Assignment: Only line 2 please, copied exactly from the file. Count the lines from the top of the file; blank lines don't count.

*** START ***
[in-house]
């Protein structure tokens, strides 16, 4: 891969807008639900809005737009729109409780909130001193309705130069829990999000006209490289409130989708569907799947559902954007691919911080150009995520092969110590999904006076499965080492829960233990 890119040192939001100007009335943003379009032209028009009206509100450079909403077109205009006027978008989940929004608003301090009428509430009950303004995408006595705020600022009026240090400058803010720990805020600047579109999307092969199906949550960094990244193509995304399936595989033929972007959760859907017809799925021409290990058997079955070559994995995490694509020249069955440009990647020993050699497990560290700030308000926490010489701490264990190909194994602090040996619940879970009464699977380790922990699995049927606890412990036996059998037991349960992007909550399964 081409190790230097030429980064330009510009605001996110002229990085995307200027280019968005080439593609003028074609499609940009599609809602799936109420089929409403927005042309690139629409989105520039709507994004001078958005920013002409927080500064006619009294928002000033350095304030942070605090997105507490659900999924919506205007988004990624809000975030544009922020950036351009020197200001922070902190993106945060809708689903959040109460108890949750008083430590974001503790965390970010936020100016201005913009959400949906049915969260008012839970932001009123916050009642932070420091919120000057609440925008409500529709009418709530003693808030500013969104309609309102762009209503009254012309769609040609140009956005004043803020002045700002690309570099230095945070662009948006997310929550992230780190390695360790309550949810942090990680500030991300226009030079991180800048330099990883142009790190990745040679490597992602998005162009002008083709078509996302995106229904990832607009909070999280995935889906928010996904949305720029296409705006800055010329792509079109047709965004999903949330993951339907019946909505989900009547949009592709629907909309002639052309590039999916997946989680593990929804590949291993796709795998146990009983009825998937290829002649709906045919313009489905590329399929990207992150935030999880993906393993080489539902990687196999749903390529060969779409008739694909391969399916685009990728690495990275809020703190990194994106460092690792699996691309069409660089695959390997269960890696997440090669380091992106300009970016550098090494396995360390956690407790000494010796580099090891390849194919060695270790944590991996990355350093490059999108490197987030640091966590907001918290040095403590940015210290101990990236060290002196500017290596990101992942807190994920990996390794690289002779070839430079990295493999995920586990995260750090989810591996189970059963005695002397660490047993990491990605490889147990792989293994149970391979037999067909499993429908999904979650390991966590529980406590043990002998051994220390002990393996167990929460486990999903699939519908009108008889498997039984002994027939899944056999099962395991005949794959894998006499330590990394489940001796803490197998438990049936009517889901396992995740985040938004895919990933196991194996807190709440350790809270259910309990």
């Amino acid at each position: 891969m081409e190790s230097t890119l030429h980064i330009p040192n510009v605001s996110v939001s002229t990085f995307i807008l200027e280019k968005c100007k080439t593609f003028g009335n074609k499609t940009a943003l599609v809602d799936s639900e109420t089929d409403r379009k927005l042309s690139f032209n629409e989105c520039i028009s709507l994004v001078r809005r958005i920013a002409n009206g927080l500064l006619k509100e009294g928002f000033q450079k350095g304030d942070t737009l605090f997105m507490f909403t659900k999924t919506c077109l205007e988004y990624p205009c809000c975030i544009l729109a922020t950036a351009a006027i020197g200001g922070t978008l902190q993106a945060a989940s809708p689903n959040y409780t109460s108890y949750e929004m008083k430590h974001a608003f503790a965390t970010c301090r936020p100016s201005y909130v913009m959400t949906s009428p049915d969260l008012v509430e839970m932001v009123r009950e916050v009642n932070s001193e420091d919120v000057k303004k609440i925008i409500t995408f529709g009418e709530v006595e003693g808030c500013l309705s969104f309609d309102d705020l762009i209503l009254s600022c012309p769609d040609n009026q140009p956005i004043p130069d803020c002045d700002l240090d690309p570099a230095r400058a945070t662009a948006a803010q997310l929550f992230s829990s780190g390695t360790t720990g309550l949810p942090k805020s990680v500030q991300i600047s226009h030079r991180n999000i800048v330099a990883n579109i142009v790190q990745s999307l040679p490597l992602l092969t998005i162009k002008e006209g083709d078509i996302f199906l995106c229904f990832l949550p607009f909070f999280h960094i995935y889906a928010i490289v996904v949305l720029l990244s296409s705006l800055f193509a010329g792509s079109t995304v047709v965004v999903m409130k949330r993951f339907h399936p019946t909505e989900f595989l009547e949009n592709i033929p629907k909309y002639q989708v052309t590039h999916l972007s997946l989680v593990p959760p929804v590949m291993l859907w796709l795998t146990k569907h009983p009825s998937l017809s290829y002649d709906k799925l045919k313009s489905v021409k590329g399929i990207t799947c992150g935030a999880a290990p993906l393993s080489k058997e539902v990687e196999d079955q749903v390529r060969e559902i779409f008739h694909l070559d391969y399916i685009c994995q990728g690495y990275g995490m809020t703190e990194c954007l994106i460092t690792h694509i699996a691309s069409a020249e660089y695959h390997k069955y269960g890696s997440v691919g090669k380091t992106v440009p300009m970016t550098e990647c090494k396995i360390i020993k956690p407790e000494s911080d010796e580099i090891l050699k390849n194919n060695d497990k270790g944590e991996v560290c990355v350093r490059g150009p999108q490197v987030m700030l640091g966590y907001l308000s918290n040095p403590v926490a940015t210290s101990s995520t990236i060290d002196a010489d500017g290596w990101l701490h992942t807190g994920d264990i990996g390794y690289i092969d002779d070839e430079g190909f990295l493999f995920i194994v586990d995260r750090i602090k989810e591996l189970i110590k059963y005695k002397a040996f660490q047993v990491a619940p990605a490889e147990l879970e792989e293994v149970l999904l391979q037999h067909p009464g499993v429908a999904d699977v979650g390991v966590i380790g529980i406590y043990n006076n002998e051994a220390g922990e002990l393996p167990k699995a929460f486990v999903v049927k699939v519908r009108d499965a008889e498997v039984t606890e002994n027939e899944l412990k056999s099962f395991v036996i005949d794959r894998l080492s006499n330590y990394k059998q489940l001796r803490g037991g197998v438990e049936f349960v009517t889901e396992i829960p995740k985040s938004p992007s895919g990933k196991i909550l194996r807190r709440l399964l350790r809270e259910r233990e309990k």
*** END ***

């Protein structure tokens, strides 16, 4: 891969807008639900809005737009729109409780909130001193309705130069829990999000006209490289409130989708569907799947559902954007691919911080150009995520092969110590999904006076499965080492829960233990 890119040192939001100007009335943003379009032209028009009206509100450079909403077109205009006027978008989940929004608003301090009428509430009950303004995408006595705020600022009026240090400058803010720990805020600047579109999307092969199906949550960094990244193509995304399936595989033929972007959760859907017809799925021409290990058997079955070559994995995490694509020249069955440009990647020993050699497990560290700030308000926490010489701490264990190909194994602090040996619940879970009464699977380790922990699995049927606890412990036996059998037991349960992007909550399964 081409190790230097030429980064330009510009605001996110002229990085995307200027280019968005080439593609003028074609499609940009599609809602799936109420089929409403927005042309690139629409989105520039709507994004001078958005920013002409927080500064006619009294928002000033350095304030942070605090997105507490659900999924919506205007988004990624809000975030544009922020950036351009020197200001922070902190993106945060809708689903959040109460108890949750008083430590974001503790965390970010936020100016201005913009959400949906049915969260008012839970932001009123916050009642932070420091919120000057609440925008409500529709009418709530003693808030500013969104309609309102762009209503009254012309769609040609140009956005004043803020002045700002690309570099230095945070662009948006997310929550992230780190390695360790309550949810942090990680500030991300226009030079991180800048330099990883142009790190990745040679490597992602998005162009002008083709078509996302995106229904990832607009909070999280995935889906928010996904949305720029296409705006800055010329792509079109047709965004999903949330993951339907019946909505989900009547949009592709629907909309002639052309590039999916997946989680593990929804590949291993796709795998146990009983009825998937290829002649709906045919313009489905590329399929990207992150935030999880993906393993080489539902990687196999749903390529060969779409008739694909391969399916685009990728690495990275809020703190990194994106460092690792699996691309069409660089695959390997269960890696997440090669380091992106300009970016550098090494396995360390956690407790000494010796580099090891390849194919060695270790944590991996990355350093490059999108490197987030640091966590907001918290040095403590940015210290101990990236060290002196500017290596990101992942807190994920990996390794690289002779070839430079990295493999995920586990995260750090989810591996189970059963005695002397660490047993990491990605490889147990792989293994149970391979037999067909499993429908999904979650390991966590529980406590043990002998051994220390002990393996167990929460486990999903699939519908009108008889498997039984002994027939899944056999099962395991005949794959894998006499330590990394489940001796803490197998438990049936009517889901396992995740985040938004895919990933196991194996807190709440350790809270259910309990």